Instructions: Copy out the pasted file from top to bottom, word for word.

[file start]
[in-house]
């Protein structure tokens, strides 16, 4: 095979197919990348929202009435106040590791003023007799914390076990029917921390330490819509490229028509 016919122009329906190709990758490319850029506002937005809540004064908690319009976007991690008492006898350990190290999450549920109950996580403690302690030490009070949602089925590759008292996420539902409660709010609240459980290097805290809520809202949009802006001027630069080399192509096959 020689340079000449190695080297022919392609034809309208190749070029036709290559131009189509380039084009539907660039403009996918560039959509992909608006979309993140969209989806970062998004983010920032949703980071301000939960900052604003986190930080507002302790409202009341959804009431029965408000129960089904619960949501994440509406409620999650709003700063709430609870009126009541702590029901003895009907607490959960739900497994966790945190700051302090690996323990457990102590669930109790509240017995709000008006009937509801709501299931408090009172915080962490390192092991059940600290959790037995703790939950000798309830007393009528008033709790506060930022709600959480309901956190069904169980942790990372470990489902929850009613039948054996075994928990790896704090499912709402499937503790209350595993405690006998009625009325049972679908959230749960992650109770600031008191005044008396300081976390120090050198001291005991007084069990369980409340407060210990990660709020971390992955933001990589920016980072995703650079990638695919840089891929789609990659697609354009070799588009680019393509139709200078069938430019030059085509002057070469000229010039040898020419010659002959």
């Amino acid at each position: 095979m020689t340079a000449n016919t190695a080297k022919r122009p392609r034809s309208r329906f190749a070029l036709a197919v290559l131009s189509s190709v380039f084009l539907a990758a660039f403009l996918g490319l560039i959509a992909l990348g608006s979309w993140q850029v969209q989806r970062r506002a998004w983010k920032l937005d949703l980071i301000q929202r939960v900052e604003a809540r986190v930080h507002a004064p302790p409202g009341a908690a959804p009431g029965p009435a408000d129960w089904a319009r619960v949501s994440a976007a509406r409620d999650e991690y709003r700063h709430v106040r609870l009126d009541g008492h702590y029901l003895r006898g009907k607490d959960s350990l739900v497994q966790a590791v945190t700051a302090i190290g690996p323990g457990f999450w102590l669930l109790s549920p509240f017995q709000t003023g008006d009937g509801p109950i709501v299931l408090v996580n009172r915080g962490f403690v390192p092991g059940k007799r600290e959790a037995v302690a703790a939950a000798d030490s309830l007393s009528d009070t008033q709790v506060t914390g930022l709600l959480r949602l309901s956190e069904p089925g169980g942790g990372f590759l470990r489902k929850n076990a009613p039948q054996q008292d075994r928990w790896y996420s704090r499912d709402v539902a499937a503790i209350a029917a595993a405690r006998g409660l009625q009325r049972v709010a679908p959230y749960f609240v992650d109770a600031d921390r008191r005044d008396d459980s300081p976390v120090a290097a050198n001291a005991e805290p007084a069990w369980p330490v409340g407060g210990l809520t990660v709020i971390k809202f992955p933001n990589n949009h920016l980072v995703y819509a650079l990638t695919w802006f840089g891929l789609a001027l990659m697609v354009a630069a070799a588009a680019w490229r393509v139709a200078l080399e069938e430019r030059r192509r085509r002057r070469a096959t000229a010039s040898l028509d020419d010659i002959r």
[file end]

[in-house]
């Protein structure tokens, strides 16, 4: 095979197919990348929202009435106040590791003023007799914390076990029917921390330490819509490229028509 016919122009329906190709990758490319850029506002937005809540004064908690319009976007991690008492006898350990190290999450549920109950996580403690302690030490009070949602089925590759008292996420539902409660709010609240459980290097805290809520809202949009802006001027630069080399192509096959 020689340079000449190695080297022919392609034809309208190749070029036709290559131009189509380039084009539907660039403009996918560039959509992909608006979309993140969209989806970062998004983010920032949703980071301000939960900052604003986190930080507002302790409202009341959804009431029965408000129960089904619960949501994440509406409620999650709003700063709430609870009126009541702590029901003895009907607490959960739900497994966790945190700051302090690996323990457990102590669930109790509240017995709000008006009937509801709501299931408090009172915080962490390192092991059940600290959790037995703790939950000798309830007393009528008033709790506060930022709600959480309901956190069904169980942790990372470990489902929850009613039948054996075994928990790896704090499912709402499937503790209350595993405690006998009625009325049972679908959230749960992650109770600031008191005044008396300081976390120090050198001291005991007084069990369980409340407060210990990660709020971390992955933001990589920016980072995703650079990638695919840089891929789609990659697609354009070799588009680019393509139709200078069938430019030059085509002057070469000229010039040898020419010659002959």
């Amino acid at each position: 095979m020689t340079a000449n016919t190695a080297k022919r122009p392609r034809s309208r329906f190749a070029l036709a197919v290559l131009s189509s190709v380039f084009l539907a990758a660039f403009l996918g490319l560039i959509a992909l990348g608006s979309w993140q850029v969209q989806r970062r506002a998004w983010k920032l937005d949703l980071i301000q929202r939960v900052e604003a809540r986190v930080h507002a004064p302790p409202g009341a908690a959804p009431g029965p009435a408000d129960w089904a319009r619960v949501s994440a976007a509406r409620d999650e991690y709003r700063h709430v106040r609870l009126d009541g008492h702590y029901l003895r006898g009907k607490d959960s350990l739900v497994q966790a590791v945190t700051a302090i190290g690996p323990g457990f999450w102590l669930l109790s549920p509240f017995q709000t003023g008006d009937g509801p109950i709501v299931l408090v996580n009172r915080g962490f403690v390192p092991g059940k007799r600290e959790a037995v302690a703790a939950a000798d030490s309830l007393s009528d009070t008033q709790v506060t914390g930022l709600l959480r949602l309901s956190e069904p089925g169980g942790g990372f590759l470990r489902k929850n076990a009613p039948q054996q008292d075994r928990w790896y996420s704090r499912d709402v539902a499937a503790i209350a029917a595993a405690r006998g409660l009625q009325r049972v709010a679908p959230y749960f609240v992650d109770a600031d921390r008191r005044d008396d459980s300081p976390v120090a290097a050198n001291a005991e805290p007084a069990w369980p330490v409340g407060g210990l809520t990660v709020i971390k809202f992955p933001n990589n949009h920016l980072v995703y819509a650079l990638t695919w802006f840089g891929l789609a001027l990659m697609v354009a630069a070799a588009a680019w490229r393509v139709a200078l080399e069938e430019r030059r192509r085509r002057r070469a096959t000229a010039s040898l028509d020419d010659i002959r």